Hans HartungSans Titre
Pastel and charcoal on paper
Signed and dated
19.02 x 28.35 in ( 48.3 x 72 cm )
Inquiry - Sans Titre, 1953


Certificate from the Fondation Hartung-Bergman


Private Collection, Monaco


Kurt Vanbelleghem, Hans Hartung opere dal 1947 al 1989, Galleria Tega, Milan, 1995


Kurt Vanbelleghem, Hans Hartung opere dal 1947 al 1989, Galleria Tega, Milan, 1995

Artwork's description

Blessé lors de la Seconde Guerre Mondiale puis amputé d'une jambe, Hartung est contraint de privilégier pendant quelque temps les œuvres de petit formats.

On retrouve dans cette composition ces grands jets noirs qui rythment de manière aléatoire. Un noir vivant est intense, où les lignes et courbes se croisent et se mélangent. « Je suis constamment à la recherche d'une loi, de la règle alchimique qui peut transformer le rythme, le mouvement et la couleur en or; transmuter le désordre apparent dans le seul objectif de transmettre un mouvement parfait et ainsi créer de l'ordre dans le désordre, et de l'ordre par le désordre.»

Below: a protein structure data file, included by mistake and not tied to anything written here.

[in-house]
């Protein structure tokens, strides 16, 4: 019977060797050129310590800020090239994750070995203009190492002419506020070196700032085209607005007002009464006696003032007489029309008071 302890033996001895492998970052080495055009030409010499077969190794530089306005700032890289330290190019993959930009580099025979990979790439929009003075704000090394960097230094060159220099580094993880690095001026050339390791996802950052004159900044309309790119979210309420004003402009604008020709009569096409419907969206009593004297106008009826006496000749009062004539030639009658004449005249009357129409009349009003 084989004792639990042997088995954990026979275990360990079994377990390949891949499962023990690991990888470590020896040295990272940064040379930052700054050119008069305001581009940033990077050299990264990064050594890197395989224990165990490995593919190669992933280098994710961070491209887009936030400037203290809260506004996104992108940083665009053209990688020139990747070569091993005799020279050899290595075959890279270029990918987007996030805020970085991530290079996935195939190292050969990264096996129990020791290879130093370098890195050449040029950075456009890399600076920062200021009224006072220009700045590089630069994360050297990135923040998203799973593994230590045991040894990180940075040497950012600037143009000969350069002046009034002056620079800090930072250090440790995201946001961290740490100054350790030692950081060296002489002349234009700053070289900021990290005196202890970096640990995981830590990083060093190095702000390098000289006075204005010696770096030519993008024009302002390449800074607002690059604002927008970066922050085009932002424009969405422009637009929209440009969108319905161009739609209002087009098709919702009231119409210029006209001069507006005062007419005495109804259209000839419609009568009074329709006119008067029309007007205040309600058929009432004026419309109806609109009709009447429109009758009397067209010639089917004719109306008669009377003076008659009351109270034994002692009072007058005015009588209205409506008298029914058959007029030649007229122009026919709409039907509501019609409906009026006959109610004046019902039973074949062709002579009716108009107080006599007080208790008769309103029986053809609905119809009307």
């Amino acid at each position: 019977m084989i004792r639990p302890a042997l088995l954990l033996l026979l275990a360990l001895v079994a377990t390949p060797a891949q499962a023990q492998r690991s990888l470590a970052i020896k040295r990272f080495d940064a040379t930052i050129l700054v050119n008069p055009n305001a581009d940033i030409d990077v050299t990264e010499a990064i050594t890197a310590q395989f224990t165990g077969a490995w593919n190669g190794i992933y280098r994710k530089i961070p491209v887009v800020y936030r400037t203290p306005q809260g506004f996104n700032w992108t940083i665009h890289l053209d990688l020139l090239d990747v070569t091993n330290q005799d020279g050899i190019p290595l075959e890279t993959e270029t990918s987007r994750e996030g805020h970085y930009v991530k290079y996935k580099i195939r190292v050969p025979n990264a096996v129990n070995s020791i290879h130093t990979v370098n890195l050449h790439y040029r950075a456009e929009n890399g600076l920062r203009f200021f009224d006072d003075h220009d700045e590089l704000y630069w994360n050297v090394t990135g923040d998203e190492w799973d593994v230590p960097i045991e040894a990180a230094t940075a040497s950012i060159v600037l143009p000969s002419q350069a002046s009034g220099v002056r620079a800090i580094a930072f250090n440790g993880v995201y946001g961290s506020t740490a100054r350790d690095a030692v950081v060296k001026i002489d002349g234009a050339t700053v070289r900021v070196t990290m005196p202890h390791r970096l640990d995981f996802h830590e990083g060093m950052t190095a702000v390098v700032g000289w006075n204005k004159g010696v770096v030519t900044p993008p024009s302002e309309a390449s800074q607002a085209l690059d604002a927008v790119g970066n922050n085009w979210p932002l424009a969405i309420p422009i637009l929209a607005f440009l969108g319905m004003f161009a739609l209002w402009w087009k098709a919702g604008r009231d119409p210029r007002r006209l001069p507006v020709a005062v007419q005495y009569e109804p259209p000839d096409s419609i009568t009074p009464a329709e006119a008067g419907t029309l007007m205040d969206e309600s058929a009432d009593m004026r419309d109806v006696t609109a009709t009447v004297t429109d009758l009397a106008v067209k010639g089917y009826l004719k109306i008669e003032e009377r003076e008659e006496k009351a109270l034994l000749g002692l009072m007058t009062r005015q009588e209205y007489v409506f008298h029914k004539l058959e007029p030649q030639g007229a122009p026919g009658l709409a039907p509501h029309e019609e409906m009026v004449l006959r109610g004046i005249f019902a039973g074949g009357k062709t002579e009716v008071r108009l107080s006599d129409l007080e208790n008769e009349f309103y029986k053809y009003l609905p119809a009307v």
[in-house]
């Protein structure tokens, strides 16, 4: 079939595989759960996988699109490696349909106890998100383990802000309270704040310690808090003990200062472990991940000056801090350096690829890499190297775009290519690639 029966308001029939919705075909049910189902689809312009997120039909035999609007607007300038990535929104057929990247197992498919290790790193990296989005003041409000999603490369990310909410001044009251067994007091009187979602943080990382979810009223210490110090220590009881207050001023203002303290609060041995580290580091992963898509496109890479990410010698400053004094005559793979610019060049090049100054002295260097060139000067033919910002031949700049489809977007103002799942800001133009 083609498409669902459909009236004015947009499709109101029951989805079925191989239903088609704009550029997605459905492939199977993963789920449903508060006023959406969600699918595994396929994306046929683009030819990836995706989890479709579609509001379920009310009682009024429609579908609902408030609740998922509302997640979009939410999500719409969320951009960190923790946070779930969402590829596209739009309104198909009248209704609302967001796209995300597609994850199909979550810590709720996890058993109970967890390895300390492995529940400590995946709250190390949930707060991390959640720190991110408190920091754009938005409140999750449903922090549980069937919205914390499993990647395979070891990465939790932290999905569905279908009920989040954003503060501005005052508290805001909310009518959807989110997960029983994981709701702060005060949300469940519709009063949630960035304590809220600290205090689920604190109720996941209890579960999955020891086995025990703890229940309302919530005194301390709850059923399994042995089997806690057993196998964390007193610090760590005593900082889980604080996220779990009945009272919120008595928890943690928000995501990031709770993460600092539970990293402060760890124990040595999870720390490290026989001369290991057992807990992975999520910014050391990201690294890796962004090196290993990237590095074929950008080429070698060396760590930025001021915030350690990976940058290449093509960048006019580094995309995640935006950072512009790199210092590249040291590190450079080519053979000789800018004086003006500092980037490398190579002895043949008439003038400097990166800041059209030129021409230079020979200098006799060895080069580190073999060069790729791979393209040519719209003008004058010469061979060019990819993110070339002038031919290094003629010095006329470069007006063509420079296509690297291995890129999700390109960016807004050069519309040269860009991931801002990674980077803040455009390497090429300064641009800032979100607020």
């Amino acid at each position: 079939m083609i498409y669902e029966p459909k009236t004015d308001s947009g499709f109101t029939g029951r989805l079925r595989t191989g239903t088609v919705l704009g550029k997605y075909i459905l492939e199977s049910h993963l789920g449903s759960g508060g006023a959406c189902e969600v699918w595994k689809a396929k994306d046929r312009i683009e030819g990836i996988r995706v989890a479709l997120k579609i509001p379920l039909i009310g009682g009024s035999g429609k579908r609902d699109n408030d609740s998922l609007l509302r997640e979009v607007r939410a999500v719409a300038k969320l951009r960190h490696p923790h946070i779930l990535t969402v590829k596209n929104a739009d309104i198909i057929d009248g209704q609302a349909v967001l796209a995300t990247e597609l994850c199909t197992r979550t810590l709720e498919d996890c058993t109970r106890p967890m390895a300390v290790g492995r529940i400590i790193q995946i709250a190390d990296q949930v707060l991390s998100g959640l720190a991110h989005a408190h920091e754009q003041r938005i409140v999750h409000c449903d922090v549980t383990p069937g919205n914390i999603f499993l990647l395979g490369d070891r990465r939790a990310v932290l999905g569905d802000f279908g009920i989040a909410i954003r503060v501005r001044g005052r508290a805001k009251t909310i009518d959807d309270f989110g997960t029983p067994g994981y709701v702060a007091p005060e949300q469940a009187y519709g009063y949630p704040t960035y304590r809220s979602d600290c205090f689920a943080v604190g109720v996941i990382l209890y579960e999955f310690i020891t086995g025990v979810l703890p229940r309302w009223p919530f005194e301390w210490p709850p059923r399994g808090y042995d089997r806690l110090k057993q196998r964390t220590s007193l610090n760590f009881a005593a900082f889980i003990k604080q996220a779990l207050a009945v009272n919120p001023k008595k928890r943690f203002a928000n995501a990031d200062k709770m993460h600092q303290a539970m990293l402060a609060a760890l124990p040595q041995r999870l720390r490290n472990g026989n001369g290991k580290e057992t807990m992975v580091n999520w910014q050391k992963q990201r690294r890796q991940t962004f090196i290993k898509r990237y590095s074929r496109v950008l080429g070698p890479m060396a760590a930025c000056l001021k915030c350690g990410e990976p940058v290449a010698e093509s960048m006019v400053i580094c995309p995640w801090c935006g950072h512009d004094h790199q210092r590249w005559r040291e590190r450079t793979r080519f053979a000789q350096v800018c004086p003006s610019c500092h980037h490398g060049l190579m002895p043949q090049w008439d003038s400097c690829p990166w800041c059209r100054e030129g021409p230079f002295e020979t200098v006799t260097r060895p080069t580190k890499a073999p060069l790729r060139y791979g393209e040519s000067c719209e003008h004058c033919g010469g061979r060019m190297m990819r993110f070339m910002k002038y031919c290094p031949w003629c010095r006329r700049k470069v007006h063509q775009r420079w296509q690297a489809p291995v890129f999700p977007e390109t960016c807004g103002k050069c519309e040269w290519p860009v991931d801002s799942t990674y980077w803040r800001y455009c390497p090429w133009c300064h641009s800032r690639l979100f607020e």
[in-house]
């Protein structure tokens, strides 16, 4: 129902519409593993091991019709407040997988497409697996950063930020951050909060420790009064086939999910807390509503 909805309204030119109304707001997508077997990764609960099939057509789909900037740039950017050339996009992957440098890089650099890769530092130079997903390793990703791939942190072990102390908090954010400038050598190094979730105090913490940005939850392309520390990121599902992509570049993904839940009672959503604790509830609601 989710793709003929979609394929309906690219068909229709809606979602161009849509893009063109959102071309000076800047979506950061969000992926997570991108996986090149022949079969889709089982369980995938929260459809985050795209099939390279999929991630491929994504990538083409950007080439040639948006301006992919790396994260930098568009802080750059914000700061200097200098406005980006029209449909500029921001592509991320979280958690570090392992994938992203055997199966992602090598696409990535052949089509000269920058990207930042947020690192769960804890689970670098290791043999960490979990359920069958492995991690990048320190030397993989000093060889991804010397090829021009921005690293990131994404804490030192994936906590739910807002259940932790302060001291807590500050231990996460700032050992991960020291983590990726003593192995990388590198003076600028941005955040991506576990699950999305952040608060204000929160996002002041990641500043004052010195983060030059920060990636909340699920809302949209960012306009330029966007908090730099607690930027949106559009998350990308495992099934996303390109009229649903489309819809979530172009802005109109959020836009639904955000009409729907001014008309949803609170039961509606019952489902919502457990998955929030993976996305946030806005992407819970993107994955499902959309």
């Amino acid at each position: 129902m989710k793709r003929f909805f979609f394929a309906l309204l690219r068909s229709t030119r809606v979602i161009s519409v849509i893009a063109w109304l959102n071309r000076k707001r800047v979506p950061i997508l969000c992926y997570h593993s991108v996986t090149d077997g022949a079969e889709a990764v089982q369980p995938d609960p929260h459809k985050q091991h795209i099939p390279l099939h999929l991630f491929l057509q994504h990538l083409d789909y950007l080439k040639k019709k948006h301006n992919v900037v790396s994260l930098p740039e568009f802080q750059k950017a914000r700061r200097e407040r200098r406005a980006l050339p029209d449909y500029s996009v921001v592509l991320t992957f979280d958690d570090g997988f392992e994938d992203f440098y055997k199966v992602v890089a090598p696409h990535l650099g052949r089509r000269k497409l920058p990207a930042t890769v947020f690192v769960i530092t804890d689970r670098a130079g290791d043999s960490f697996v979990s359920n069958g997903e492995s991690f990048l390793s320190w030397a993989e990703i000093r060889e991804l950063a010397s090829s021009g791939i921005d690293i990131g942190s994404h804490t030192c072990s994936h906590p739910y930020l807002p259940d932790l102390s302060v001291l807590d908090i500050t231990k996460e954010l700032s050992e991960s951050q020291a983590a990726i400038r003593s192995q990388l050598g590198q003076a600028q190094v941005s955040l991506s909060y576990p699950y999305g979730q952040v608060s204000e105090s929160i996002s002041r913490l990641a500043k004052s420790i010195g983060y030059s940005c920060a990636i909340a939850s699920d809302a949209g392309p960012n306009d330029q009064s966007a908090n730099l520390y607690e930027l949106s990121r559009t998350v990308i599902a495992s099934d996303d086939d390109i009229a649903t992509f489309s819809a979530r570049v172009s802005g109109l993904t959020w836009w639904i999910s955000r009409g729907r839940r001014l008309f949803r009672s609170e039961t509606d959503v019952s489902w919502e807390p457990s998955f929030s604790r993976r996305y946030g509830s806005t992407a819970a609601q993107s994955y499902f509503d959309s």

Hans Hartung , Jennifer Mundy,,  Works on Paper 1922-56, London 1996, P. 20.

Artist's biography

Hans Hartung is a German painter born in 1904.

At the start of the booming expressionist movement in the 1920s, he studied art and tried to reproduce the works of Rembrandt or Goya.

In 1922, he discovered a process of colors with "aniline" which made it possible to give watercolors much more intense colors.

He moved to France in 1935 where he met Piet Mondrian, Alexander Calder, etc. He began to find his style by developing a series of works "ink stains".

Hans Hartung is attracted by the effect of the colors placed in relation to each other while being in a very abstract movement. The 1940s marked the end of the preparatory drawing.

He quickly became a major figure in the informal and gestural language that was very prominent in the 1950s. The color is always present but the forms disappear in favor of a unique gesture while respecting a principle: each color has its movement.

Hans Hartung continued to explore new techniques such as scraping that can be found in his 1960s series which allow him, using various tools, to paint the paint while it is still fresh in order to draw a new network of lines.

Finally in 1970, Hans Hartung became less attached to the sign to devote himself to the surface with the help of a lithographic roller and worked on transparency by playing with light.

Hans Hartung died at the age of 85 in 1989.